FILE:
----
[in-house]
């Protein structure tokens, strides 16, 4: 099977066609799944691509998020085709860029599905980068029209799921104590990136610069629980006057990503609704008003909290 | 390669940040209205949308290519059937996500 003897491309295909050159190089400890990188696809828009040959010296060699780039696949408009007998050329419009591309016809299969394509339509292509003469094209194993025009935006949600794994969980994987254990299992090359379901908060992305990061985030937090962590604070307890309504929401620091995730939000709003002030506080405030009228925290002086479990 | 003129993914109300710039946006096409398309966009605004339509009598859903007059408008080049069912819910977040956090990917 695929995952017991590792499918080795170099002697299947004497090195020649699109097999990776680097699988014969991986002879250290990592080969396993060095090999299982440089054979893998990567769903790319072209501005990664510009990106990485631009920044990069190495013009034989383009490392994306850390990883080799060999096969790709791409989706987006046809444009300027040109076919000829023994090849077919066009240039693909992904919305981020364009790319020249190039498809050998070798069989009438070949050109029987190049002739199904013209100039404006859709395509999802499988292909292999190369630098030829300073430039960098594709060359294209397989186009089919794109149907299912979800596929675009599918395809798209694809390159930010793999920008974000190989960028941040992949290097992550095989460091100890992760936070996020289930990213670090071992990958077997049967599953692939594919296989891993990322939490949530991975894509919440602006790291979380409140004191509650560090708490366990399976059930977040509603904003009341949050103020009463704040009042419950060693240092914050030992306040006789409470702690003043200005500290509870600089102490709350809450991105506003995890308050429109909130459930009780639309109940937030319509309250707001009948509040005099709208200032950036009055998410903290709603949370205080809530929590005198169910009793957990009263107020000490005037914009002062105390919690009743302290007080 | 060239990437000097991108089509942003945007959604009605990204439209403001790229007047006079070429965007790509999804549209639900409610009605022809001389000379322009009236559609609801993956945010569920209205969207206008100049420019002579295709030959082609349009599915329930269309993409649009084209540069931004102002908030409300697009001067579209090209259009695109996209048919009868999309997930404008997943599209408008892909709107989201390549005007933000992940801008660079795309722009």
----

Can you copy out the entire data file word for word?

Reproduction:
[in-house]
């Protein structure tokens, strides 16, 4: 099977066609799944691509998020085709860029599905980068029209799921104590990136610069629980006057990503609704008003909290 | 390669940040209205949308290519059937996500 003897491309295909050159190089400890990188696809828009040959010296060699780039696949408009007998050329419009591309016809299969394509339509292509003469094209194993025009935006949600794994969980994987254990299992090359379901908060992305990061985030937090962590604070307890309504929401620091995730939000709003002030506080405030009228925290002086479990 | 003129993914109300710039946006096409398309966009605004339509009598859903007059408008080049069912819910977040956090990917 695929995952017991590792499918080795170099002697299947004497090195020649699109097999990776680097699988014969991986002879250290990592080969396993060095090999299982440089054979893998990567769903790319072209501005990664510009990106990485631009920044990069190495013009034989383009490392994306850390990883080799060999096969790709791409989706987006046809444009300027040109076919000829023994090849077919066009240039693909992904919305981020364009790319020249190039498809050998070798069989009438070949050109029987190049002739199904013209100039404006859709395509999802499988292909292999190369630098030829300073430039960098594709060359294209397989186009089919794109149907299912979800596929675009599918395809798209694809390159930010793999920008974000190989960028941040992949290097992550095989460091100890992760936070996020289930990213670090071992990958077997049967599953692939594919296989891993990322939490949530991975894509919440602006790291979380409140004191509650560090708490366990399976059930977040509603904003009341949050103020009463704040009042419950060693240092914050030992306040006789409470702690003043200005500290509870600089102490709350809450991105506003995890308050429109909130459930009780639309109940937030319509309250707001009948509040005099709208200032950036009055998410903290709603949370205080809530929590005198169910009793957990009263107020000490005037914009002062105390919690009743302290007080 | 060239990437000097991108089509942003945007959604009605990204439209403001790229007047006079070429965007790509999804549209639900409610009605022809001389000379322009009236559609609801993956945010569920209205969207206008100049420019002579295709030959082609349009599915329930269309993409649009084209540069931004102002908030409300697009001067579209090209259009695109996209048919009868999309997930404008997943599209408008892909709107989201390549005007933000992940801008660079795309722009």